By Lauren Cabral and Carla Huskins

The Cove Herald

"You must remember how beautiful it is to be free."

Those were the words Mike Jacobs used to open his address to an auditorium full of ninth-grade students at Copperas Cove High School on Wednesday morning.

He should know. Jacobs, or Mendel Jacubowicz, as he was known in Poland, was seized by the Nazis at the age of 14, and spent the next five-and-a-half years in concentration camps and Jewish ghettos. Out of his 80 extended family members, Jacobs was the sole survivor of the tragedy of the Holocaust.

His visit was prompted by an ongoing genocide awareness project in Tamie Felty's freshman English class. Upon studying the 1960 novel "Night," the young students were not only able to analyze the series of tragic events that occurred, but were also in "awe and shock" when they realized the trend of genocide continues within today's society.

"From this project, we want to affect changes in the world right now," Felty said to the students gathered in Lea Ledger Auditorium. "We want to change the present and learn about the past. The next step is doing something about it."

So in order to promote a groundbreaking change at the local level, Felty and the students collaborated to create an idea of spreading awareness of genocide prevention. They sold ribbons, reading "Stop Genocide Now," to their fellow students, which served as tickets to a film titled "The Boy in the Striped Pajamas."

They raised more than $1,100, allowing them to donate funds to genocide-fighting charities, and giving them the opportunity to hear an inspirational and emotional presentation from Jacobs.

Jacobs was born in the small Polish town of Konin in 1925. In 1939, shortly after the Nazi army invaded Poland, the Jakubowicz family was forced to pack into a boxcar with 75 to 100 people who possessed the similar "undesirable trait" - being Jewish.

The family was then transported to a ghetto in Ostrowiec in which became the most tragic turning point in Jacob's life.

Shortly after the move, his parents, two brothers, and two sisters were murdered in the Treblinka death camp. Another brother was killed while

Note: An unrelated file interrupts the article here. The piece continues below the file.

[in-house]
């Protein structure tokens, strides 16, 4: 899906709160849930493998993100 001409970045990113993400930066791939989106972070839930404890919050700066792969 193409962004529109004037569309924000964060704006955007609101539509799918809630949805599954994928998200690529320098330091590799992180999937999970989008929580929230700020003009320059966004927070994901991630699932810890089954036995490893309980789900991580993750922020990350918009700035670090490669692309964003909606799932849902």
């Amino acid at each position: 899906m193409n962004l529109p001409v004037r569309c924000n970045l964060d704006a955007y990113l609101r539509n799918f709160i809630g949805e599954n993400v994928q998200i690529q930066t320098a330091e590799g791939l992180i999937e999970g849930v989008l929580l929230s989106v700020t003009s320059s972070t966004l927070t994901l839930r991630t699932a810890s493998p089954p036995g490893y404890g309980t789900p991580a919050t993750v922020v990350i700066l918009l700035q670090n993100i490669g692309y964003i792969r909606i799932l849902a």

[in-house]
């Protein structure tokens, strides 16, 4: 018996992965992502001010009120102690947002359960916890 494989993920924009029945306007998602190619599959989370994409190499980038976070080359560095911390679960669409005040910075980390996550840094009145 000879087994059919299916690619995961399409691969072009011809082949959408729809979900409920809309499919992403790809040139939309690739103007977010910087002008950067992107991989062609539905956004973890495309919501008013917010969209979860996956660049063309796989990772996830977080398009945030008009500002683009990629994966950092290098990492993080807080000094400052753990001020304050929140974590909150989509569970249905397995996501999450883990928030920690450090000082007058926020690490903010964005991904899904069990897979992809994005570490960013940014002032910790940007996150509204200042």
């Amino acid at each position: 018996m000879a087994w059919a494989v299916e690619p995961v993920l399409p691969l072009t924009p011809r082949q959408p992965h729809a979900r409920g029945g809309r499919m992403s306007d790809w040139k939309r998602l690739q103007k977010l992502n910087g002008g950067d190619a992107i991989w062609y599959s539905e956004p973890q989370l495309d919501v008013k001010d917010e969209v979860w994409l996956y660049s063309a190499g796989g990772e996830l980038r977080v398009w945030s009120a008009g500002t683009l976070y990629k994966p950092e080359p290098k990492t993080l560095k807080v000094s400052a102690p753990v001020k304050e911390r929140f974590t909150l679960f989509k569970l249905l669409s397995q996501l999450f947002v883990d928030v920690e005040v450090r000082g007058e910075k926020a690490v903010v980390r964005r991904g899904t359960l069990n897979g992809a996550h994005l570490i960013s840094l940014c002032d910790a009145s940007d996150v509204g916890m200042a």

fighting the Nazis with partisans. Jacobs was later transported to Auschwitz, Birkenau, and then Mathausen-Gusen II. He endured severe and cruel human conditions at the camps while receiving minimal food and slumbering in beds that held up to six people.

Most of all, Jacobs was stripped of his authentic identity, freedoms, and culture.

"I wasn't human anymore, just a number," Jacobs said, showing to the audience the number that had been tattooed on his left forearm at a concentration camp many years ago.

Despite the series of trials while losing his family and experiencing the horrific conditions of the death camps, Jacobs still continued to carry a positive outlook on life.

"I never gave up my hope and belief," said Jacobs.

As a result of this steadfast dedication and mere fate, Jacobs was liberated by the Americans and removed from Mathausen-Gusen II on May 5, 1945.

Jacobs showed slides of pictures he'd taken on a recent visit to Poland and the camps he'd been in, recalling how his family had asked how he could smile while retracing the steps through a gate leading to a camp that symbolized so much hate.

"Now I can smile because I can walk in and walk out anytime I want to. I am free," Jacobs said.

He now celebrates this cherished freedom with his wife, Ginger Chesnick Jacobs, whom he met in Dallas shortly upon his arrival within the United States in 1951.

After being freed, he'd spent time studying and working as a shopkeeper in Germany until receiving his papers to emigrate to America. He later started a scrap metal recycling company, an area he had expertise in due to his duties in Auschwitz.

Jacobs has volunteered his time extensively as a lecturer and has shared his experiences with numerous high schools, churches, civic groups, and universities.

He is the founder and former president of the Holocaust Survivors group in Dallas and is also the founder of the Dallas Holocaust Museum/Center for Education and Tolerance, dedicated to the memory of the 11 million Jews and non-Jews lost in one of history's most catastrophic genocide events.

When asked if he had ever lost faith in humanity during the event, Jacobs replied with the selfless answer of "No, never," adding that is the message he wishes for all of his audience members to receive.

Following the presentation, students were invited to take photographs with Jacobs, and several expressed their excitement at his visit.

"We never thought it would actually happen until it happened," said Darius Sherman of Jacobs' visit.

Sherman, a student in Felty's class, added that even with all of his studying, hearing Jacobs speak gave him a better understanding of the Holocaust.

"It got real," he said.

Other students came in with little background knowledge, and said they'd been moved by what they heard.

"I didn't know anything, really, about it," said Elijah Timarky. "It made me realize more about history, and how thankful I am … and it's crazy how he didn't give up hope or his belief in God."

His friend Jacob Ponsetti, who admitted he wasn't familiar with the historical event either, had a similar reaction.

"It just made me realize how important life is, and not to take it for granted."

Felty noted she'd given surveys to all ninth-graders a few weeks ago, and found only about 13 percent knew of the Holocaust. The campaign of her students changed that number, she said.

"I think it was a very impactful day for a lot of us."

She said she was proud of the work her class had done to raise awareness of the event.

"The fact that they were passionate about it, interested and wanted to do something to affect change in the world today," Felty said. "As a teacher, that's what we're here for."

Contact Lauren Cabral at or (254) 501-7476.

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